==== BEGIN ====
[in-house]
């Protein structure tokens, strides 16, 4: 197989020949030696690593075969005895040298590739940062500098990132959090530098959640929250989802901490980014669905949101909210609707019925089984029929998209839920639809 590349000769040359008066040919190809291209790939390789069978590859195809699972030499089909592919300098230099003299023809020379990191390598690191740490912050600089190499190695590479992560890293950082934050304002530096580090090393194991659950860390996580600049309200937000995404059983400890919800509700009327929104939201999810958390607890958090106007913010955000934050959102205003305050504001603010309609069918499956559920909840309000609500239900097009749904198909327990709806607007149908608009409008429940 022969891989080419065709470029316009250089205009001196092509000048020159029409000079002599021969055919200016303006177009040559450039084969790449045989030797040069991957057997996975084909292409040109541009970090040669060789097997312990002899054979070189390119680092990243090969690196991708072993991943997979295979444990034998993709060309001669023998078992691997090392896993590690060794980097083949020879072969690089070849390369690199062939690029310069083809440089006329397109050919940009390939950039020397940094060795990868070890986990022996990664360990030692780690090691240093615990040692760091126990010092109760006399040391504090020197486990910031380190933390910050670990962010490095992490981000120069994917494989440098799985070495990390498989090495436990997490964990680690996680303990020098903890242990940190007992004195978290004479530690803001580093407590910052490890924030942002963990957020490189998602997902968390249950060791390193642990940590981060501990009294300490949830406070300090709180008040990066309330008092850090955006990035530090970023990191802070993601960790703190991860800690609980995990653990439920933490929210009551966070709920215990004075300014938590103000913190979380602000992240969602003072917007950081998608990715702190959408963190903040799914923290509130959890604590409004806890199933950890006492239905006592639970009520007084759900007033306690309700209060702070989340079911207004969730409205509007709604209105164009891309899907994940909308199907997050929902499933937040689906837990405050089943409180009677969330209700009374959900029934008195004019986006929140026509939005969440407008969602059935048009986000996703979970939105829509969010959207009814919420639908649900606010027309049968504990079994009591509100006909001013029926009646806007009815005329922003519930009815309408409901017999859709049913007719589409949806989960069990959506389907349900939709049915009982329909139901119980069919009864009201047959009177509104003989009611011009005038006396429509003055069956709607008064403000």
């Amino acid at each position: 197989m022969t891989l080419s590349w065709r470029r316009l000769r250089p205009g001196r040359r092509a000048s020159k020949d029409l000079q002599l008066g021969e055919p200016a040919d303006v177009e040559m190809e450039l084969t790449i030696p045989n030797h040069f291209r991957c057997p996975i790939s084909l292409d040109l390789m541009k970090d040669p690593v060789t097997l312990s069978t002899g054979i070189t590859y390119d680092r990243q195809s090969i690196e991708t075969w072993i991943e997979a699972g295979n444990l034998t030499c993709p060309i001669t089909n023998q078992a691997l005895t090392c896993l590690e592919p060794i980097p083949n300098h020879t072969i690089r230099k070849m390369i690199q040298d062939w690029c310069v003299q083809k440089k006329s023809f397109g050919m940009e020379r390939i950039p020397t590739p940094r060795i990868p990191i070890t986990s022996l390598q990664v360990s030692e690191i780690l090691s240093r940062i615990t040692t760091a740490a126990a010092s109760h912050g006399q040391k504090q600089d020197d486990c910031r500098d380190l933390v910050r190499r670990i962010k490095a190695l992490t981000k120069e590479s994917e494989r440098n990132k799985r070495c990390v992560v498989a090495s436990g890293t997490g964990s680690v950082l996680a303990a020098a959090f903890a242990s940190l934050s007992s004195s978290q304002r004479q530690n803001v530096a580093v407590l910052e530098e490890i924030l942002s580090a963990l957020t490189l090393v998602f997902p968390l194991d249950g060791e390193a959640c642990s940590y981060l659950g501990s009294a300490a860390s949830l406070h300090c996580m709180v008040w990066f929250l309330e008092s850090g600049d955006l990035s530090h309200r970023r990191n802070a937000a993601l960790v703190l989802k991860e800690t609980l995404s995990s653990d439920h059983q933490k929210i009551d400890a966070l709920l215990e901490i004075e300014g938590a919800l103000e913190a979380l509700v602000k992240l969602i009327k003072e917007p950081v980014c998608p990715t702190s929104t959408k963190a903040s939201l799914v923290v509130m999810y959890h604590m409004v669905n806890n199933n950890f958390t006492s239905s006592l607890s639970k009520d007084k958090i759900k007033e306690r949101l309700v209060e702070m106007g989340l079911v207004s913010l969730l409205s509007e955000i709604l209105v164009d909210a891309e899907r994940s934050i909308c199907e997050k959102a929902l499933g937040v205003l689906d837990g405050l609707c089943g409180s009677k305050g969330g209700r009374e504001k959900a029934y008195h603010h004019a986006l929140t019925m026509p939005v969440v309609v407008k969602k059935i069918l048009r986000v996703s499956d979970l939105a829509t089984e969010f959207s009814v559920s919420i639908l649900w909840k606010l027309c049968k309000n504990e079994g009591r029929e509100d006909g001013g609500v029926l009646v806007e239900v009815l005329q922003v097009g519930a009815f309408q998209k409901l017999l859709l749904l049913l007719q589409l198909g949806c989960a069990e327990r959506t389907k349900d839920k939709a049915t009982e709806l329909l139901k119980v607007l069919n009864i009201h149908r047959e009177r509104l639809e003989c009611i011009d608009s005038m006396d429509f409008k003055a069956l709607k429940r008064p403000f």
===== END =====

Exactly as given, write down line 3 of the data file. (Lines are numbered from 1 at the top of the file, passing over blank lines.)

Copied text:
């Amino acid at each position: 197989m022969t891989l080419s590349w065709r470029r316009l000769r250089p205009g001196r040359r092509a000048s020159k020949d029409l000079q002599l008066g021969e055919p200016a040919d303006v177009e040559m190809e450039l084969t790449i030696p045989n030797h040069f291209r991957c057997p996975i790939s084909l292409d040109l390789m541009k970090d040669p690593v060789t097997l312990s069978t002899g054979i070189t590859y390119d680092r990243q195809s090969i690196e991708t075969w072993i991943e997979a699972g295979n444990l034998t030499c993709p060309i001669t089909n023998q078992a691997l005895t090392c896993l590690e592919p060794i980097p083949n300098h020879t072969i690089r230099k070849m390369i690199q040298d062939w690029c310069v003299q083809k440089k006329s023809f397109g050919m940009e020379r390939i950039p020397t590739p940094r060795i990868p990191i070890t986990s022996l390598q990664v360990s030692e690191i780690l090691s240093r940062i615990t040692t760091a740490a126990a010092s109760h912050g006399q040391k504090q600089d020197d486990c910031r500098d380190l933390v910050r190499r670990i962010k490095a190695l992490t981000k120069e590479s994917e494989r440098n990132k799985r070495c990390v992560v498989a090495s436990g890293t997490g964990s680690v950082l996680a303990a020098a959090f903890a242990s940190l934050s007992s004195s978290q304002r004479q530690n803001v530096a580093v407590l910052e530098e490890i924030l942002s580090a963990l957020t490189l090393v998602f997902p968390l194991d249950g060791e390193a959640c642990s940590y981060l659950g501990s009294a300490a860390s949830l406070h300090c996580m709180v008040w990066f929250l309330e008092s850090g600049d955006l990035s530090h309200r970023r990191n802070a937000a993601l960790v703190l989802k991860e800690t609980l995404s995990s653990d439920h059983q933490k929210i009551d400890a966070l709920l215990e901490i004075e300014g938590a919800l103000e913190a979380l509700v602000k992240l969602i009327k003072e917007p950081v980014c998608p990715t702190s929104t959408k963190a903040s939201l799914v923290v509130m999810y959890h604590m409004v669905n806890n199933n950890f958390t006492s239905s006592l607890s639970k009520d007084k958090i759900k007033e306690r949101l309700v209060e702070m106007g989340l079911v207004s913010l969730l409205s509007e955000i709604l209105v164009d909210a891309e899907r994940s934050i909308c199907e997050k959102a929902l499933g937040v205003l689906d837990g405050l609707c089943g409180s009677k305050g969330g209700r009374e504001k959900a029934y008195h603010h004019a986006l929140t019925m026509p939005v969440v309609v407008k969602k059935i069918l048009r986000v996703s499956d979970l939105a829509t089984e969010f959207s009814v559920s919420i639908l649900w909840k606010l027309c049968k309000n504990e079994g009591r029929e509100d006909g001013g609500v029926l009646v806007e239900v009815l005329q922003v097009g519930a009815f309408q998209k409901l017999l859709l749904l049913l007719q589409l198909g949806c989960a069990e327990r959506t389907k349900d839920k939709a049915t009982e709806l329909l139901k119980v607007l069919n009864i009201h149908r047959e009177r509104l639809e003989c009611i011009d608009s005038m006396d429509f409008k003055a069956l709607k429940r008064p403000f």